Thomas Wassberg

From Wikipedia, the free encyclopedia
Jump to: navigation, search
Thomas Wassberg
Thomas Wassberg 2013-12-11 001.jpg
Wassberg in 2013
Full name Lars Thomas Wassberg
Born (1956-03-27) 27 March 1956 (age 60)
Lennartsfors, Värmland, Sweden
Height 185 cm (6 ft 1 in)
Ski club Åsarna IK
World Cup career
Seasons 1977–1988
Individual wins 6
Indiv. podiums 18
Overall titles 1 (1976/77)

Thomas Lars Wassberg (born 27 March 1956) is a Swedish former cross-country skier. A fast skating style – push for every leg – is still called "Wassberg" after him in several countries. Wassberg's skiing idols when growing up were Sixten Jernberg and Oddvar Brå. He has described his mental strength and physical fitness as his greatest abilities as a skier, with his main weakness being a lack of sprinting ability.[1]

Wassberg won four Olympic gold medals: in 15 km (1980), 50 km (1984), and the 4×10 km relay (1984, 1988), and served as the Olympic flag bearer for Sweden in 1988.[2] At the FIS Nordic World Ski Championships, he earned three golds (50 km: 1982, 30 km: 1987, and 4×10 km: 1987), three silvers (15 km: 1985, 1987; 50 km (1987), and one bronze (4×10 km: 1985). Additionally, Wassberg won the 50 km at the Holmenkollen ski festival three times (1980, 1982 and 1987) and the 15 km twice (1979, 1985).[3]

At the 1980 Winter Olympics in Lake Placid, Wassberg edged out Finland's Juha Mieto by 0.01 seconds in the 15 km, the closest cross-country skiing race in Olympic history. Wassberg subsequently suggested to Mieto that the gold medal should be split between them "as one one-hundredth of a second is nothing in a 15-kilometer race". This incident led the FIS to change their timing to the nearest one-tenth of a second. It also resulted in an apocryphal urban legend that Wassberg and Mieto's medals were cut in half and re-welded into half-gold, half-silver medals.[4] At the 1984 Winter Olympics, Wassberg beat out fellow Swede Gunde Svan by 4.9 seconds in the 50 km, the closest margin of victory ever in that event until Giorgio Di Centa edged out Yevgeny Dementyev by 0.8 seconds at the 2006 Winter Olympics though the 2006 event was a mass start event while the 1984 event was an interval start event.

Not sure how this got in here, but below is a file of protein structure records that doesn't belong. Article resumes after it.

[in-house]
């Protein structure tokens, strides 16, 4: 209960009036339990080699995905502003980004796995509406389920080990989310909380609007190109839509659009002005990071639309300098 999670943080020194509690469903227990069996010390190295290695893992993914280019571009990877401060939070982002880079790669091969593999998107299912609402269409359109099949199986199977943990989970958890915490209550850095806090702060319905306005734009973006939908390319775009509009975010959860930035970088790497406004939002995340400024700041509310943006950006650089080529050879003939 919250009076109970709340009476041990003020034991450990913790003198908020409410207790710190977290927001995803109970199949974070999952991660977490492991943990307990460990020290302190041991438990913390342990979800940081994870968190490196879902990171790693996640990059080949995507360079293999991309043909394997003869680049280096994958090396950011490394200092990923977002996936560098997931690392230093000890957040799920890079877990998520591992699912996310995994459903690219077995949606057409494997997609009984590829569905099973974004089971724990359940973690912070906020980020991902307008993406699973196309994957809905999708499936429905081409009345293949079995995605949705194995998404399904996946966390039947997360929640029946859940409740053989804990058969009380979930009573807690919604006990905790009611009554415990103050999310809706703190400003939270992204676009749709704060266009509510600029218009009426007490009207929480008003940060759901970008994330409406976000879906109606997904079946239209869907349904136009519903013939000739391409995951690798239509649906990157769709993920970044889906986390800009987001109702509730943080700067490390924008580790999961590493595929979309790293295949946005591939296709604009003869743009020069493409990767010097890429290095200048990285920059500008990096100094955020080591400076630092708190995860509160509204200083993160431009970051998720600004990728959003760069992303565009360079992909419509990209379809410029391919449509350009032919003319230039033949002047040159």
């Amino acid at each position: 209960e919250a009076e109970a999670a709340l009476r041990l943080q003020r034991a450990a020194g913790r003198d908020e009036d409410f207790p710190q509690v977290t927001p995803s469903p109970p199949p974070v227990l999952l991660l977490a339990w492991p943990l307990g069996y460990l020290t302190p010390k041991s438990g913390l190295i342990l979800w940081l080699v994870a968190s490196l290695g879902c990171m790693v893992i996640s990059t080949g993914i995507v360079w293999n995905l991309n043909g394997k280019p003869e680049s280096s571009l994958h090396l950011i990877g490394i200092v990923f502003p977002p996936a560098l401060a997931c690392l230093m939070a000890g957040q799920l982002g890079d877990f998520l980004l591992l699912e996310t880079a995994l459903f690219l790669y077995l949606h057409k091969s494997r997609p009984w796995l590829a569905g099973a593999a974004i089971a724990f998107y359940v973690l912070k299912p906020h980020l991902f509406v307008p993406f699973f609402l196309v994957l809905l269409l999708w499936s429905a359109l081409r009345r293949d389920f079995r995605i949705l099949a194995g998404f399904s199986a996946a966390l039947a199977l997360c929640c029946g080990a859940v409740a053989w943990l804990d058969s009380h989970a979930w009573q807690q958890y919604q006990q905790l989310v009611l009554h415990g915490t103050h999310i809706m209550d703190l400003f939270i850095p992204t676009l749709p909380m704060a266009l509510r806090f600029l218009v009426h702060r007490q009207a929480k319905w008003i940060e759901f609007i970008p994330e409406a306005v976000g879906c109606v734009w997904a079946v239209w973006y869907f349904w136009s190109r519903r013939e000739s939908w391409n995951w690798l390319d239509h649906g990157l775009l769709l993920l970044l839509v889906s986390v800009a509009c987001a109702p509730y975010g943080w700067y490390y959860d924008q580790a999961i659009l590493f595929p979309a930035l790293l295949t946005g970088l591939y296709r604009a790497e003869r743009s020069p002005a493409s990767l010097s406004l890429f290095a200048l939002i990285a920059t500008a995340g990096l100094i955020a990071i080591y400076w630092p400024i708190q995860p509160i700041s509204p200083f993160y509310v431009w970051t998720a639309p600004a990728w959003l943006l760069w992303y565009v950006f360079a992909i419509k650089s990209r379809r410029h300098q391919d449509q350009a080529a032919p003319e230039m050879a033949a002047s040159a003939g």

He won the World Cup in 1977, and in 1980 was awarded the Holmenkollen medal. For some reason his teammate Sven-Åke Lundbäck did not receive the Svenska Dagbladet Gold Medal in 1978. In protest to this decision Wassberg refused to accept his Svenska Dagbladet medal in 1980.[3][5]

According to Bengt Erik Bengtsson, Chief of the Nordic Office of the International Ski Federation (FIS) from 1984 to 2004, Wassberg was the first to suggest in 1984 the splitting of the sport of cross country skiing into classic and freestyle disciplines. This was subsequently implemented by FIS in 1986.[6]

After retiring from competitions Wassberg worked as a sports reporter for Sveriges Radio and a cross-country skiing coach for his club Åsarna IK. In 2009 he appeared on Swedish television in the show contests Mästarnas mästare, and in 2016 participated in Let's Dance 2016 which was broadcast on TV4.[7] In the 2010s he oversaw the preparation of ski tracks for Åsarna IK, organized bird hunting events for tourists and worked as a forester.[3]

References[edit]

  1. ^ "Cross Country Legend Thomas Wassberg (SWE) in Interview". Fischer Sports. 14 November 2014. Retrieved 21 March 2015. 
  2. ^ Sweden. sports-reference.com
  3. ^ a b c Thomas Wassberg. sports-reference.com
  4. ^ Perman, Cindy (2013). New York Curiosities, 2nd: Quirky Characters, Roadside Oddities & Other Offbeat Stuff. Lanham, Maryland: Rowman & Littlefield. p. 151. ISBN 9780762774968. 
  5. ^ Thomas Wassberg. Swedish Olympic Committee
  6. ^ Bengt Erik Bengtsson (2010). "Cross country skating: how it started". Retrieved 27 March 2016. 
  7. ^ "Deltagare i Let's dance – tv4.se". tv4.se. Retrieved 1 April 2016. 

External links[edit]

Preceded by
Malmö FF
Svenska Dagbladet Gold Medal
1980
Succeeded by
Annichen Kringstad